This article focuses on the problem: what external (stakeholder) and (internal structural/organizational) factors drive companies in the food- and agribusiness towards innovative environmental management? Innovative companies are those considered to have adopted a supply chain perspective, instead of a focus on the single business unit. We prop...ose that innovativeness is associated with stakeholder wishes (the government, the public environmental policy being a major influential factor), in combination with structural characteristics of the firm (like R&D-efforts, culture and managerial competences). We surveyed 492 companies in 2002, to get insight into the causes of innovativeness in the Dutch agri-food sector, and supplemented this data by means of a similar questionnaire in 2005. Structural equation modeling and correlation analysis were applied. The research provided evidence that companies are restricted by, and therefore not comfortable with, public environmental policies, which seem to obstruct innovativeness rather than stimulate it. Firms that(1) have enough internal (physical, financial, social)resourcestoinnovate, and (2) are more embedded in a web of (commercial) stakeholder wishes, prove to be more innovative. Suggestions are made to shift the corporate and public policies towards a supply chain-oriented approach by granting benefits for vertical cooperation in supply-chains.
The role of Small and Medium Enterprises (SMEs) is unquestionable in the European economies, while financial opportunities are still inadequate for them. The more than 20 million SMEs play a significant role in European economic growth, innovation and job creation. According to the latest EC Annual Report , SMEs are accounting for 99% of all no...n-financial enterprises, employing 88.8 million people and generating almost EUR 3.7 tn in added value for our economy. Despite the fact that there is plenty of EU funding available for these SMEs, for certain reasons these funds hardly reach them. But we have to see that the EU supports SMEs by various way, e.g. by grants, regulatory changes, financial instrument, direct funds. On the other hand, SMEs and decision makers realised that the environmental sustainability has to be attached to the economic growth, therefore more and more tools are available for these enterprises. Over the last few years, public institutions, the market, the financial community and non-governmental associations have explicitly demanded that firms improve their environmental performance. One of the greatest opportunities might lay in the Climate- and Energy Strategy till 2030 as 20% of the EU budget is allocated to climate-related actions, however the easy access to finance is still a key question. Does the EU recognise the actual difficulties? Is there a systemic reason behind the absorption problems? Is the EU creating a more businessfriendly environment for SMEs, facilitating access to finance, stimulates the green and sustainable growth and improving access to new markets? The paper analyses the current European situation of the SMEs and the effectiveness of some new tools, which are specially targeting SMEs.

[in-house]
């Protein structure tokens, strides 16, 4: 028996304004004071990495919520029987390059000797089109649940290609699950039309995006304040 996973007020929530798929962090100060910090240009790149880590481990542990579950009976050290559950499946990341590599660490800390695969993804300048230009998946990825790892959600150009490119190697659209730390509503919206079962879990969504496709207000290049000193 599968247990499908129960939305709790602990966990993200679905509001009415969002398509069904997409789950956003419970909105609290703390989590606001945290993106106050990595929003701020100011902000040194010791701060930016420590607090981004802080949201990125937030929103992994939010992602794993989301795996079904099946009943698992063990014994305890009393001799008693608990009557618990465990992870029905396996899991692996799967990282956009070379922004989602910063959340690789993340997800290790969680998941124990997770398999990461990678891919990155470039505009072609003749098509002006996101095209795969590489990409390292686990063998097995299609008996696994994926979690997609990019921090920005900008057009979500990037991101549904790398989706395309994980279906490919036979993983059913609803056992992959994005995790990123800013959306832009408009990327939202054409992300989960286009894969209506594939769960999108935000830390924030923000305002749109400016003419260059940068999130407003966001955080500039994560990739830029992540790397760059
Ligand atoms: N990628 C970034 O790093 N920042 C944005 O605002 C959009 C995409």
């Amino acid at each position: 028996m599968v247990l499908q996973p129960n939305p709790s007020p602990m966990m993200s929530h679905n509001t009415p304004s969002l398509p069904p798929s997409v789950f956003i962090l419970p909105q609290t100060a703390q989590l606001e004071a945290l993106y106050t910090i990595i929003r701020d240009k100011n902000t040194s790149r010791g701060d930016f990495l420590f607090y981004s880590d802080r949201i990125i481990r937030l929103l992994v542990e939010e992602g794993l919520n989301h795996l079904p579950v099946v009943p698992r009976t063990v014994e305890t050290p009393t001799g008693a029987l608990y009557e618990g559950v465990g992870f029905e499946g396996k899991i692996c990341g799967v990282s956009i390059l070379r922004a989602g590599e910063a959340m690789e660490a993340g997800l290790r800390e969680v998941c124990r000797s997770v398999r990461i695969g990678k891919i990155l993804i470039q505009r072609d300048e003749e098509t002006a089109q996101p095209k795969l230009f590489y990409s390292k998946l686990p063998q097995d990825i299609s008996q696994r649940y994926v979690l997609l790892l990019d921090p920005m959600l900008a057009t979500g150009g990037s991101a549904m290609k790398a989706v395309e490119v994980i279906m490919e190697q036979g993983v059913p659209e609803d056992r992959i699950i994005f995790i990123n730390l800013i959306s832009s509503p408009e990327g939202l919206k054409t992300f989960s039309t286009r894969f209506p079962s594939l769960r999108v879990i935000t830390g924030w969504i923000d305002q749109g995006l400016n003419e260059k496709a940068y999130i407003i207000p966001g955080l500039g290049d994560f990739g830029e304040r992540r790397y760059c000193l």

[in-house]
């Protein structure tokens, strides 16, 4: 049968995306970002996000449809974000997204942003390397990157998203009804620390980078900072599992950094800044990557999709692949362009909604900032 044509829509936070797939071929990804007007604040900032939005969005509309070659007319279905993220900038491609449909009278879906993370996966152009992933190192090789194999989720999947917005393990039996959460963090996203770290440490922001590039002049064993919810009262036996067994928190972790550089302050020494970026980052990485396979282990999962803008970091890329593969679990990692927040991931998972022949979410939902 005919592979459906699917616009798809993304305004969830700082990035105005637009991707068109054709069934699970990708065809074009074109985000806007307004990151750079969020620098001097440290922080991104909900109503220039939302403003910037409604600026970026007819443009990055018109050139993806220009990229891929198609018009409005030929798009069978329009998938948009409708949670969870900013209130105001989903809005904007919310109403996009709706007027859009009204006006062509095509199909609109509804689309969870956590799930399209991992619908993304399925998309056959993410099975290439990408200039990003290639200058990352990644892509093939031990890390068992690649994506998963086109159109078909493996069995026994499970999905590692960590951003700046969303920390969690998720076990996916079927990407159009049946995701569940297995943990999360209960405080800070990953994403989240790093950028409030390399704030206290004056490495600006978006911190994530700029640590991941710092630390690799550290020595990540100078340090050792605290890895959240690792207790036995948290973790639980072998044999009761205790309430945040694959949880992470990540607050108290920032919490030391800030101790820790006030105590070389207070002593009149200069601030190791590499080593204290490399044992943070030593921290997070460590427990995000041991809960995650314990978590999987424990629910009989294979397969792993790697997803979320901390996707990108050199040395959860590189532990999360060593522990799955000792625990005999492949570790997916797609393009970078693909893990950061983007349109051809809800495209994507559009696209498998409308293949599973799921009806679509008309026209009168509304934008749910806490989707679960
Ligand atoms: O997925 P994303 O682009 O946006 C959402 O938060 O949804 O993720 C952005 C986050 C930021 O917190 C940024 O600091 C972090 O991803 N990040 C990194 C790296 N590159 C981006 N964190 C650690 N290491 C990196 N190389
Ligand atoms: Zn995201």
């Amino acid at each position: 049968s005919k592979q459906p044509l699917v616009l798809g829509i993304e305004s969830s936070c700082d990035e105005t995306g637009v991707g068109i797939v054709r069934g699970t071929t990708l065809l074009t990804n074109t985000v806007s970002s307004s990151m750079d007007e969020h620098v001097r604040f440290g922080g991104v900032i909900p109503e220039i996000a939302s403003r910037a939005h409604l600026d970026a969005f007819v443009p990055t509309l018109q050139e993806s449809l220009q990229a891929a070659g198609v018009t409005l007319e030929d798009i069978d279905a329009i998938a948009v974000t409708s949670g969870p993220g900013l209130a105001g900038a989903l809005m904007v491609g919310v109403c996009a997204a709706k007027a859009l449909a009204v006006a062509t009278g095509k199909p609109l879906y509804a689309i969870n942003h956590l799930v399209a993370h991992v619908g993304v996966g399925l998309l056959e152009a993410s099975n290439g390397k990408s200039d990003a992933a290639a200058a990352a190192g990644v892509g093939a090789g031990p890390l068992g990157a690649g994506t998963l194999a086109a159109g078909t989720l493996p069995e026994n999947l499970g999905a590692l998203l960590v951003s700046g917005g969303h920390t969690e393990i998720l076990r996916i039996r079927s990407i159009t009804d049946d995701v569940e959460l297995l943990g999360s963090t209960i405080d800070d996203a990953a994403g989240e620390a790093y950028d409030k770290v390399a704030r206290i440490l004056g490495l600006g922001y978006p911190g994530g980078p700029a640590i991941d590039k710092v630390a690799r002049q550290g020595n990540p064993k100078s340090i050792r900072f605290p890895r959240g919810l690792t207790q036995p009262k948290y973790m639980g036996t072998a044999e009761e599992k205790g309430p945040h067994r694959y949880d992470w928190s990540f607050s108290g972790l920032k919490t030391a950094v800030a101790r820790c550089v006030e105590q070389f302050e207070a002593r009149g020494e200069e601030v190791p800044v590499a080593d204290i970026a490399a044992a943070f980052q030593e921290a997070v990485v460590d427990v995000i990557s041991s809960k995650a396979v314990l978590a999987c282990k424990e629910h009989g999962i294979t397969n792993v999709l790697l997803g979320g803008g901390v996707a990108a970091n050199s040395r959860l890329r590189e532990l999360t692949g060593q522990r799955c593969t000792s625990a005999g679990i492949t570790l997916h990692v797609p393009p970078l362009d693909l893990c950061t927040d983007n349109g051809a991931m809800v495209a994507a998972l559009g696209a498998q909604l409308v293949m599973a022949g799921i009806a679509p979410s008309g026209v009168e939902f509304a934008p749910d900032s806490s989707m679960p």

JEL classification: Q18